Palmer served as the Executive Director of Doha Film Institute (DFI), an organisation she set up on behalf of Qatar’s Sheikha Al-Mayassa bint Hamad bin Khalifa Al-Thani, as well as running the Doha Tribeca Film Festival (DTFF) from 2009 to 2012.
At DFI, Palmer oversaw three TEDx events, the most significant being TEDxSummit in April 2011 in Qatar, the first event of its kind.
Palmer resigned from DFI as Executive Director to set up her own company while consulting in multi-media, film, content and entertainment.
From 2006 to 2011 Palmer was also Head of Entertainment at Al Jazeera English and created, produced and presented flagship programs, including the cultural travel series “48” and flagship specialist film program, The Fabulous Picture Show, which was still broadcast in 2012 to global audiences.
Palmer was born in Australia to a British father and an Australian mother and has four younger siblings. While growing up Palmer moved frequently between cities and countries, and completed her undergraduate education at University of Technology, Sydney, Australia, with a B.A. in Communications, majoring in journalism while also studying film and theatre at Australian Theatre for Young People (ATYP) and studying vocal performance at Australian Institute of Music (AIM).
Palmer launched her professional journalistic career as a cadet, joining Seven Network Australia where her first producer and reporter role was on the long-running daily news and long format feature program 11am before transitioning to a national producer and reporter in the Sydney bureau at the age of 21.
In 1996, Palmer was among ten global journalists selected to take part of CNN’s prestigious International Professional Program based at the Atlanta headquarters for two months, launching her foray into global content and international journalism.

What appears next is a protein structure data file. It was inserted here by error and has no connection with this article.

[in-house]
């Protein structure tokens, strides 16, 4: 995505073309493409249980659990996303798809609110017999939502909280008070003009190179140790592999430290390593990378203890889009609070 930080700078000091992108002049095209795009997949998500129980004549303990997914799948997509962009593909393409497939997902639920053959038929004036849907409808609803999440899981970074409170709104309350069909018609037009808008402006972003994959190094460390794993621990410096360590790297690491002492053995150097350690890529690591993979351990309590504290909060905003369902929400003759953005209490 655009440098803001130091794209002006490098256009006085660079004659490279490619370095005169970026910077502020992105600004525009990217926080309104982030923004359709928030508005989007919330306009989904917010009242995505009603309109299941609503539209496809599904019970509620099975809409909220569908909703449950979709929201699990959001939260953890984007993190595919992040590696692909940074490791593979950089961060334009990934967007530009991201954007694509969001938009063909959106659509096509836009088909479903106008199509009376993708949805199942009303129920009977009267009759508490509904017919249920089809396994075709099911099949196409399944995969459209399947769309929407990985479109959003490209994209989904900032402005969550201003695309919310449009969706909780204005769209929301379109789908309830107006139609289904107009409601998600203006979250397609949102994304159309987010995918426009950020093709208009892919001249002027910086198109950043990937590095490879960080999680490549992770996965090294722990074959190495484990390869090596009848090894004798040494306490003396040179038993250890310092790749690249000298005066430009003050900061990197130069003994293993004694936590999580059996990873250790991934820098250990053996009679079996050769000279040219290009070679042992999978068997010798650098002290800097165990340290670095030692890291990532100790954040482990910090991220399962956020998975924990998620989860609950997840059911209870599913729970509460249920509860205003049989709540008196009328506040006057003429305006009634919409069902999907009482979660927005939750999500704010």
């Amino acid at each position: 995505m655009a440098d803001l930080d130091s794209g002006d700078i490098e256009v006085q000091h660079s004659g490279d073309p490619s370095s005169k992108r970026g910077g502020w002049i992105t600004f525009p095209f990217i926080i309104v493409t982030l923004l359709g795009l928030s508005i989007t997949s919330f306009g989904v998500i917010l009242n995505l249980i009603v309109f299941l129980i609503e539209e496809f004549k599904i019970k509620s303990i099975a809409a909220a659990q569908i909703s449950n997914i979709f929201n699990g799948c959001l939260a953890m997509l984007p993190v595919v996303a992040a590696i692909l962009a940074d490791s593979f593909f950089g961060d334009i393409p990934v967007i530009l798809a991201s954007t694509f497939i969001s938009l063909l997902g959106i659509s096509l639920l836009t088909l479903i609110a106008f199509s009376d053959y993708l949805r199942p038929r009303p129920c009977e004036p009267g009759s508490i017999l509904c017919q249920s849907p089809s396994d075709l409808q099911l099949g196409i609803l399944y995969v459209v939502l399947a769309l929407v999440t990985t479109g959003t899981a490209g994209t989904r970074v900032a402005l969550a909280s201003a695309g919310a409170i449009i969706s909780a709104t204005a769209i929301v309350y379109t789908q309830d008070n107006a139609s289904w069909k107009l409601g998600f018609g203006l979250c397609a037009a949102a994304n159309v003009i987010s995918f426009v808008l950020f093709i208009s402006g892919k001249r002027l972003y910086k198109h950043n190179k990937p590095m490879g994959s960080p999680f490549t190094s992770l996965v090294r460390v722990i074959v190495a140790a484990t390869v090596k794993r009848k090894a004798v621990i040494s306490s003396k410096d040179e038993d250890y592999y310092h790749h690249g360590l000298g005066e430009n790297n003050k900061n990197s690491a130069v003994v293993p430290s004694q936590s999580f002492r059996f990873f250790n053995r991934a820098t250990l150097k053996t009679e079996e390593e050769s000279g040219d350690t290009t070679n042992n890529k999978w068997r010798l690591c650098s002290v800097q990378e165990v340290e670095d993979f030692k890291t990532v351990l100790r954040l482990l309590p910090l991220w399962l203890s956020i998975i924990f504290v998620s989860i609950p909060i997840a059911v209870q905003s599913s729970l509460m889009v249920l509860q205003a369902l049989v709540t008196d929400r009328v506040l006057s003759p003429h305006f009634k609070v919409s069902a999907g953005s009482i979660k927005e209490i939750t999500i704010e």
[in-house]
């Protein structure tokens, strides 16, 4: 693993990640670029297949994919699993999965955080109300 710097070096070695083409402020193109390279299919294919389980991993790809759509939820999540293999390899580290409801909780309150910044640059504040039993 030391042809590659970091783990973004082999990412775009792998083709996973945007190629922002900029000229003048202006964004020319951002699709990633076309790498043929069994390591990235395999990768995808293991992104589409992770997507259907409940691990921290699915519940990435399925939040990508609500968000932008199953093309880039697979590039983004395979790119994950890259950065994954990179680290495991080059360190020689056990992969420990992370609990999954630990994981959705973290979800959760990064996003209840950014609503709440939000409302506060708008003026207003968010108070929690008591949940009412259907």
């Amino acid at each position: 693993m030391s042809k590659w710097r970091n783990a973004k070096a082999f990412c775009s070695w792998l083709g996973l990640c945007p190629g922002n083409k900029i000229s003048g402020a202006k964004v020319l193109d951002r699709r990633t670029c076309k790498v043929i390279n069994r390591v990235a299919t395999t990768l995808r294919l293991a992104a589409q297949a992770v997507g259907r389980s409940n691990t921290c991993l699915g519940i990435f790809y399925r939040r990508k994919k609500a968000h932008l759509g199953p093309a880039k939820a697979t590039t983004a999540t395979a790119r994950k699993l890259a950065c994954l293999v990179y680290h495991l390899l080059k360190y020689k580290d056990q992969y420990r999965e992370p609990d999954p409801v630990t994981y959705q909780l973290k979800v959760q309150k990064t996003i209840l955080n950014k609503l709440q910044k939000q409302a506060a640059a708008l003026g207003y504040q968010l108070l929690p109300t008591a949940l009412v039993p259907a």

Shortly after, Palmer relocated to London to pursue her international career, first joining CNN London's Business International, then The Music Room. Shortly after, she also earned the coveted role as European bureau chief and foreign correspondent based in London for Seven Network in 2001, producing daily news and current affairs and travelled to the US to cover events shortly after the September 11 attacks in New York City. Palmer joined Associated Press Television in 2003, during the coverage of the second Iraq War. In 2005, she joined Al Jazeera English as Head of Entertainment and went on to create, produce and direct the flagship international feature programs, The Fabulous Picture Show and the popular cultural travel series, 48, which saw her produce specialist programming from 16 countries, including Syria, Chad, and Bosnia, and was broadcast regularly to millions of global viewers.
In April 2007, Palmer was asked to assist Qatar to develop a film festival and film industry, based on educating, training and inspiring local film culture and contribute to the building of Qatar’s long term film industry, playing a role similar to that of Qatar-created media channel, Al Jazeera, which had become instrumental in building an independent broadcaster for the Arab world ten years earlier.
On behalf of the Emir's daughter, Sheikha Al-Mayassa bint Hamad bin Khalifa Al-Thani, Palmer developed and executed a strategic vision to set up a film-making and film-appreciation culture and organically support the growth of the local film community by first launching a community minded festival film festival known as Doha Tribeca Film Festival and spearheading a partnership with Tribeca Enterprises, while also launching local film education ahead of the festival.